As described in detail elsewhere [21, 22], CAMS, written in MATLABv7.4 (Mathworks, Natick, MA), employs a “point-and-click” method in which the segmenter places points along retinal layer borders of interest. A sophisticated spline algorithm connects the points in a smooth and continuous fashion, and the generated boundary may be toggled on and off while the segmenter adjusts points until the border is satisfactorily defined.

In FMS, the segmenter visually identifies the layer boundaries and adds points along an interpolated line that adjusts as each point is placed. Generated boundary lines may not be toggled on and off with FMS. The segmenter may magnify the image at the expense of image quality. All CAMS and FMS boundary identifications were reviewed by an expert physician (SS) to ensure anatomical accuracy. Thicknesses of the layers of interest were calculated across a macular width of 5.0 mm, centered on the fovea, for both CAMS and FMS.

On CAMS and FMS, eight borders were defined (Fig. 1): (1) the inner limiting membrane (ILM); (2) the outer boundary of the macular RNFL (mRNFL); (3) the outer boundary of the inner plexiform layer (IPL); (4) the outer boundary of the inner nuclear layer (INL); (5) the outer boundary of the outer plexiform layer (OPL); (6) the external limiting membrane (ELM); (7) the junction between the inner and outer photoreceptor segments (IS/OS); and (8) Bruch’s membrane (BM). Using these borders, the thicknesses of the following individual and composite layers were defined: 1–2 mRNFL; 2–3 GCL + IPL (GCIP); 3–4 INL; 3–5 INL + OPL; 5–6 outer nuclear layer (ONL); 6–7 inner photoreceptor segments (IS); 5–8 ONL + photoreceptor segments (ONL + PR); and 7–8 retinal pigment epithelium (RPE+).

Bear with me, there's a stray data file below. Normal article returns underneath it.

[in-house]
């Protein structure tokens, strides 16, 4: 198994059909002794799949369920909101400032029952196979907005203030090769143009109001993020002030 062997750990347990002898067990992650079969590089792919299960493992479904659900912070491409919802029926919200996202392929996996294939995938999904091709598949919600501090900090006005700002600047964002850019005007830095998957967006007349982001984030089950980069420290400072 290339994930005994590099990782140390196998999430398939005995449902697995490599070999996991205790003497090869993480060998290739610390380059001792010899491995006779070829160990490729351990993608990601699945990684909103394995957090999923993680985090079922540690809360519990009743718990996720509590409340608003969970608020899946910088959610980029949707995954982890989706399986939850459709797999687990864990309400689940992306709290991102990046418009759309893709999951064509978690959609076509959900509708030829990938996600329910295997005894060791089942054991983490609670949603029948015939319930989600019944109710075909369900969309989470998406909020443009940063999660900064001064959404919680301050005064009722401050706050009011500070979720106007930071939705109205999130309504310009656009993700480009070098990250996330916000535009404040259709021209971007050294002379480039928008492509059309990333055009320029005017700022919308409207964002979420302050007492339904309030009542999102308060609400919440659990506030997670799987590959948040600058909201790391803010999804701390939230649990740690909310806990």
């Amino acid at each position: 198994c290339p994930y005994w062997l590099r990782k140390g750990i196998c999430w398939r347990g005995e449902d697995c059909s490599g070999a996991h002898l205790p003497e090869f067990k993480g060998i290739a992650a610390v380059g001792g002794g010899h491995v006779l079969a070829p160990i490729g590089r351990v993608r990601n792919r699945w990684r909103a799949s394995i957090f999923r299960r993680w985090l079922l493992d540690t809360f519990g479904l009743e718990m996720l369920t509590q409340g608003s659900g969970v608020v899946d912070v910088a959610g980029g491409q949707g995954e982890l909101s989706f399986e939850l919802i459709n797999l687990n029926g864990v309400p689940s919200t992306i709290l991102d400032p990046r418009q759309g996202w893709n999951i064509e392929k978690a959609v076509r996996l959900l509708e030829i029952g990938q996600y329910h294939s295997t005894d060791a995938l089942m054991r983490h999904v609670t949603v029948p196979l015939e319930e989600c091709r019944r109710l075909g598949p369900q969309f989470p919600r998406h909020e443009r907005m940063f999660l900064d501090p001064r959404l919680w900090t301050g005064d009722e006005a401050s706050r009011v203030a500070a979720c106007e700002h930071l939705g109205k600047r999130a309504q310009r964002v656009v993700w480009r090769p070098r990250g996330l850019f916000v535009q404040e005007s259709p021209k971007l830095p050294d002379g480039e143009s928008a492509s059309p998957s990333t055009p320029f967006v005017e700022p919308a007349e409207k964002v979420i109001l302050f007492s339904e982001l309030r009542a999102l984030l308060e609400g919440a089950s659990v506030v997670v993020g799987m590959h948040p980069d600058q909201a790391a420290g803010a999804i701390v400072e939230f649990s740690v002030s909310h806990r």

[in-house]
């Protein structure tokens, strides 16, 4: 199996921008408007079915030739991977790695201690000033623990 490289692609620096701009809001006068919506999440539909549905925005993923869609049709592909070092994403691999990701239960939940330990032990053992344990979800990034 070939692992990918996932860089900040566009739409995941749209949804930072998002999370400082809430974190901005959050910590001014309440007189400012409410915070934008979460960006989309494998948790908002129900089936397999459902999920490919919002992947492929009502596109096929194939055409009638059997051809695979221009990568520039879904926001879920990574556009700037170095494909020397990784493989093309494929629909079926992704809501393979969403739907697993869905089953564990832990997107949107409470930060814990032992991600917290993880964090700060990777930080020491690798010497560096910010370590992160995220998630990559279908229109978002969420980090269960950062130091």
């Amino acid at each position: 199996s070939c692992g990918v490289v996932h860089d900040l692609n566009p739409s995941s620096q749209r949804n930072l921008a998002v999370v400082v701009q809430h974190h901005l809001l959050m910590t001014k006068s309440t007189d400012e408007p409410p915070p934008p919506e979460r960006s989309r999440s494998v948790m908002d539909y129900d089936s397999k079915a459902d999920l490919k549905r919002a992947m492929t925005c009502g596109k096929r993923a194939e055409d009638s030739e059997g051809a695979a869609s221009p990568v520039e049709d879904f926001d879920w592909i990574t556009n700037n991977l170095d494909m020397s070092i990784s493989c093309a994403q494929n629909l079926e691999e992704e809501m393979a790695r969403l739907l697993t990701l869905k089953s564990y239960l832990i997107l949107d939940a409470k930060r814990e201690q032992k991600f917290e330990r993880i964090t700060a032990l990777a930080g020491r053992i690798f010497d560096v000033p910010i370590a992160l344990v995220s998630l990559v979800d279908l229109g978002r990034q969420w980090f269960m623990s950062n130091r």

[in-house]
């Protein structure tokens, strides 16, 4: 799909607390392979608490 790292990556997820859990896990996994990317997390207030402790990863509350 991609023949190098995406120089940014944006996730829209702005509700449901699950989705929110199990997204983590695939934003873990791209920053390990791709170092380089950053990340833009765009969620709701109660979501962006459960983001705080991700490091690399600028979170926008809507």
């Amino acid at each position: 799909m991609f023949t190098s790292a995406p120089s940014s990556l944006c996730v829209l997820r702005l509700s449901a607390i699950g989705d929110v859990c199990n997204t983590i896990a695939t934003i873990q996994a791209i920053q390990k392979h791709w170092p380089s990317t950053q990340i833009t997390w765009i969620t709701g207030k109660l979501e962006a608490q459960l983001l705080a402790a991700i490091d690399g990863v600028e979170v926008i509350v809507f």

https://static-content.springer.com/image/art%3A10.1007%2Fs00415-012-6466-x/MediaObjects/415_2012_6466_Fig1_HTML.jpg
Fig. 1

Example of OCT segmentation techniques. a and b: Spectralis CAMS (a) and Cirrus CAMS (b) borders: (1) inner limiting membrane; (2) outer boundary of retinal nerve fiber layer; (3) outer boundary of inner plexiform layer; (4) outer boundary of inner nuclear layer; (5) outer boundary of outer plexiform layer; (6) external limiting membrane; (7) inner/outer photoreceptor segment junction; (8) Bruch’s membrane. Layers 1–2 mRNFL; 2–3 GCIP; 3–4 INL; 3–5 INL + OPL; 5–6 ONL; 6–7 IS; 5–8 PR; 7–8 RPE+. c Spectralis FMS borders example: (RNFL) outer boundary of retinal nerve fiber layer and (IPL) outer boundary of inner plexiform layer